“After the two months which I spent in prison during my adolescence I was able to realize the truth of the phenomenon of the so-called “flying bars” of which all prisoners speak. For a long time after their incarceration, in the most unexpected circumstances and places, they often see the bars of their prison window appear before their eyes, sometimes fixed but more often as if in flight, now standing out dark against a light background and again–more frequently–appearing as negatives, even against very light background, like the sky, for instance, on which I often observed the bars of my prison in Gerona, appearing in a blue tonality even more luminous than the sky itself. These apparitions, which lasted about three months after my liberation, made me give a good deal of thought to the persistence of retinal impressions….Thus you realize that what I am advising, good inquisitor that I am, is that you should surround yourself with a prison for your eye. For nothing is more harmful to it than the freedom to see everything, to attempt to embrace everything, to want to admire everything all at once. But the prison which I advise for your eye must be mobile, transparent, and its flying bars aerial and tiny.” (61, 62)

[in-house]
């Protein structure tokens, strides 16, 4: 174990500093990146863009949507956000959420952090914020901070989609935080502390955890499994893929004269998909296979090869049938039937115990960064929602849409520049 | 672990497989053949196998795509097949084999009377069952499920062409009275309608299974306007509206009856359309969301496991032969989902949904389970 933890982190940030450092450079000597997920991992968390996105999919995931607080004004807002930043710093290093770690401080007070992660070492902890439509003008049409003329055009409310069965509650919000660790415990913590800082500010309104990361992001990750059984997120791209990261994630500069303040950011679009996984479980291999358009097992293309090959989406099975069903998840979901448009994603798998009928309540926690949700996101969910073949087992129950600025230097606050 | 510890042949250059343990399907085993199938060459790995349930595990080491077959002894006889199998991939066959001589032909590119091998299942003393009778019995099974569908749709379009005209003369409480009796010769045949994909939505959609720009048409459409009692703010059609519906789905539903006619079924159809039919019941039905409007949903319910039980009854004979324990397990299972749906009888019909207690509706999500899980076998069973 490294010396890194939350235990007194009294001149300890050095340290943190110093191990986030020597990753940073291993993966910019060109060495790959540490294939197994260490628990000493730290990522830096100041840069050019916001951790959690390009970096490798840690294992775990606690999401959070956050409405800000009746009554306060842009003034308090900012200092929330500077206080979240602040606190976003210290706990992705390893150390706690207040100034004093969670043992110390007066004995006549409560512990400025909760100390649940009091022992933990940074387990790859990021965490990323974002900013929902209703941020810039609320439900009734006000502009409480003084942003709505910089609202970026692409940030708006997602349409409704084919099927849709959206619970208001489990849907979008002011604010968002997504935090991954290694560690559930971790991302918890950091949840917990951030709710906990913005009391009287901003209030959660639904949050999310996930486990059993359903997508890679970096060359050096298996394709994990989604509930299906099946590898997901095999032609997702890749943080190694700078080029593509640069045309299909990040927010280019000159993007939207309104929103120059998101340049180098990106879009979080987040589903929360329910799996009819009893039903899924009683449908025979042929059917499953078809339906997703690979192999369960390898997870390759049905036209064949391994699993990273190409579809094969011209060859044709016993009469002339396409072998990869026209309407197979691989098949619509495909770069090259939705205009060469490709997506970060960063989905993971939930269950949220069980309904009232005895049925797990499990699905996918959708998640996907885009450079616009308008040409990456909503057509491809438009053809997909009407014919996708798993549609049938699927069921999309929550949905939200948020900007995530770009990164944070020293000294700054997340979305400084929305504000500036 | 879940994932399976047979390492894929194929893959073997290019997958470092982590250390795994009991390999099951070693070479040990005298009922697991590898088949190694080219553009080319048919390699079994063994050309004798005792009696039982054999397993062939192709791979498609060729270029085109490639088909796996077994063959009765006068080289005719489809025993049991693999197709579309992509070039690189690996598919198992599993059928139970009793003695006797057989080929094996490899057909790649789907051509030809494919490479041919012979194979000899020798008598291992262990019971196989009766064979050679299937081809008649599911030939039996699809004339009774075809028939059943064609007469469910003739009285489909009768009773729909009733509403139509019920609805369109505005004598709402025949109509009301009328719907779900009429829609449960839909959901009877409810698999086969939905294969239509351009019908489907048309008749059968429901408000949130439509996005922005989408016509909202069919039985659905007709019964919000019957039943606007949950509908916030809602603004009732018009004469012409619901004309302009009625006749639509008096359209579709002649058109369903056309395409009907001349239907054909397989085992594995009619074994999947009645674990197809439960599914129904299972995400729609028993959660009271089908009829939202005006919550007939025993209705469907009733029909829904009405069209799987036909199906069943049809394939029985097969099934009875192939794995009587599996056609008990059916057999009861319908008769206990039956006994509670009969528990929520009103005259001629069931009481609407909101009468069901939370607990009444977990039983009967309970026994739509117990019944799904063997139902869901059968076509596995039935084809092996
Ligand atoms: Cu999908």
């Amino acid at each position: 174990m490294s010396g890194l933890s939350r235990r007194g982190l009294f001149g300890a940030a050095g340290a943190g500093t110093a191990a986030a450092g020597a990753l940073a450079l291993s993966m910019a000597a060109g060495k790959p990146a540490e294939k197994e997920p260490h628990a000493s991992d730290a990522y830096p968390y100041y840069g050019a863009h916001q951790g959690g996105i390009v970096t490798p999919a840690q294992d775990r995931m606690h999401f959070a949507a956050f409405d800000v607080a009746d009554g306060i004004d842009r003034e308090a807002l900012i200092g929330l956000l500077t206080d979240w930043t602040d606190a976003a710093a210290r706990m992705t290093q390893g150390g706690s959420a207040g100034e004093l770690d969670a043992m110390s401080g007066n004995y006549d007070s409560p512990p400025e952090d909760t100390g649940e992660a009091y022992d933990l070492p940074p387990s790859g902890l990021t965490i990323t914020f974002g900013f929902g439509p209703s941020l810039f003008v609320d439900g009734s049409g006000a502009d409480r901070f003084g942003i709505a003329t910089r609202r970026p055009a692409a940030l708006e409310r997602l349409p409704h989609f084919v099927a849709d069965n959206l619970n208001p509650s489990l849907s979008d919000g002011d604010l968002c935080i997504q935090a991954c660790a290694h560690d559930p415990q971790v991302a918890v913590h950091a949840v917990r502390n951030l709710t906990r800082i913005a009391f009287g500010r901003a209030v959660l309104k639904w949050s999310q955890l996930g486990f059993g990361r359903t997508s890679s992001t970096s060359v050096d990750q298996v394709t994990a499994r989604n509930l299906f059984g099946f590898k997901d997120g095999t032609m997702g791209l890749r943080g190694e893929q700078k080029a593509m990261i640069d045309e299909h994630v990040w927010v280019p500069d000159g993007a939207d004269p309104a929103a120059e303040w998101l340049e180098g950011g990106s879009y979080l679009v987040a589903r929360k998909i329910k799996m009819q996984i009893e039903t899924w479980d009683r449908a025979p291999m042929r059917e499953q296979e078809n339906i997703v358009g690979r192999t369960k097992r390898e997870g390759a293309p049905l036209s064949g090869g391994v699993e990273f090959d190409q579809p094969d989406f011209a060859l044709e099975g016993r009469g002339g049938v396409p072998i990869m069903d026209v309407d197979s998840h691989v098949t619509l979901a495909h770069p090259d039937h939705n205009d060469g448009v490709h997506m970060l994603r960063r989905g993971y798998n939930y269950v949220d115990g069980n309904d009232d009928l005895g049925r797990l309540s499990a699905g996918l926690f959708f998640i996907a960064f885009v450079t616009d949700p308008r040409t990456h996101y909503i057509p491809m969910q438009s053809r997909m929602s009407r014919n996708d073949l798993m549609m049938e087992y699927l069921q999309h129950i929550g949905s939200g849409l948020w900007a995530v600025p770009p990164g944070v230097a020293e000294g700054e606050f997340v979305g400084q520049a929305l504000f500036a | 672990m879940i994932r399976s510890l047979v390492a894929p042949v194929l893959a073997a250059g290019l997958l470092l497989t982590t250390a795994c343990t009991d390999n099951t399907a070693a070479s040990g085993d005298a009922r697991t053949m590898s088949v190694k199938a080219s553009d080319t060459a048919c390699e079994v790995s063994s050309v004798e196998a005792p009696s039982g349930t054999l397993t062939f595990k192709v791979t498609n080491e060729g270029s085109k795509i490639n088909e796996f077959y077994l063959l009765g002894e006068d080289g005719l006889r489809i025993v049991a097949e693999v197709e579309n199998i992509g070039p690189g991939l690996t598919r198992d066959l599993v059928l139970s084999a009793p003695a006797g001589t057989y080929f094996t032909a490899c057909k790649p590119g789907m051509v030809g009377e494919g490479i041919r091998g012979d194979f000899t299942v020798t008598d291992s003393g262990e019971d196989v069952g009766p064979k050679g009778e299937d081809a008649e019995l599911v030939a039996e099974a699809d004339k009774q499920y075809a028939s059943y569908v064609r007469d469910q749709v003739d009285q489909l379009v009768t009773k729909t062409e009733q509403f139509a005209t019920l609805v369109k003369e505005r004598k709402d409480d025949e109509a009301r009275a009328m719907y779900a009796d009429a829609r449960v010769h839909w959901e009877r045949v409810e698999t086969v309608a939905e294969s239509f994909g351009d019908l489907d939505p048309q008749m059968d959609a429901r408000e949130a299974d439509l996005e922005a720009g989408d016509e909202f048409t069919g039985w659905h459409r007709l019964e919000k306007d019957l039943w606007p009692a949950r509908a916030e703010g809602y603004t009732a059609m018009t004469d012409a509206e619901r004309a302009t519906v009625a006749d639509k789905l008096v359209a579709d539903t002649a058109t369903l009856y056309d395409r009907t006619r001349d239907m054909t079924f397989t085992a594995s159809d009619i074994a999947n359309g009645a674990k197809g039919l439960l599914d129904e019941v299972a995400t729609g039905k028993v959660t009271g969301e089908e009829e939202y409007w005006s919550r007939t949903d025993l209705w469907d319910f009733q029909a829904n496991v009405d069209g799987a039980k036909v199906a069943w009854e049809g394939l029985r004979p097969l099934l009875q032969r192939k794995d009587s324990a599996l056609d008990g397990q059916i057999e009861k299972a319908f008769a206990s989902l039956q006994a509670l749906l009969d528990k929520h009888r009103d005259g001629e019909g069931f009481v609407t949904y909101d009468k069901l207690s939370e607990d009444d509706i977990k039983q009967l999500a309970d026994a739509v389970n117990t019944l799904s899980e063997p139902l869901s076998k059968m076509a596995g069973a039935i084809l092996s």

Surround yourself with a prison for your eye. To do so, try to focus on the women in and beyond the global prison. Ghosts move in to shield his tears. Adrienne Rich knows, the ghosts are women, but the women, haunting, are not ghosts.

(Photo Credit: Ai Weiwei / Mary Boone Gallery)

`I still live in fear’

The borders are everywhere, especially for women. Audre Lorde and Gloria Anzaldua taught that lesson, the borders are not only geographically everywhere, but they are also everywhere in our bodies, in our selves. Every act of violence is another border establishment. Every act of border is another act of violence. Let’s talk about fear, violence, specters, justice.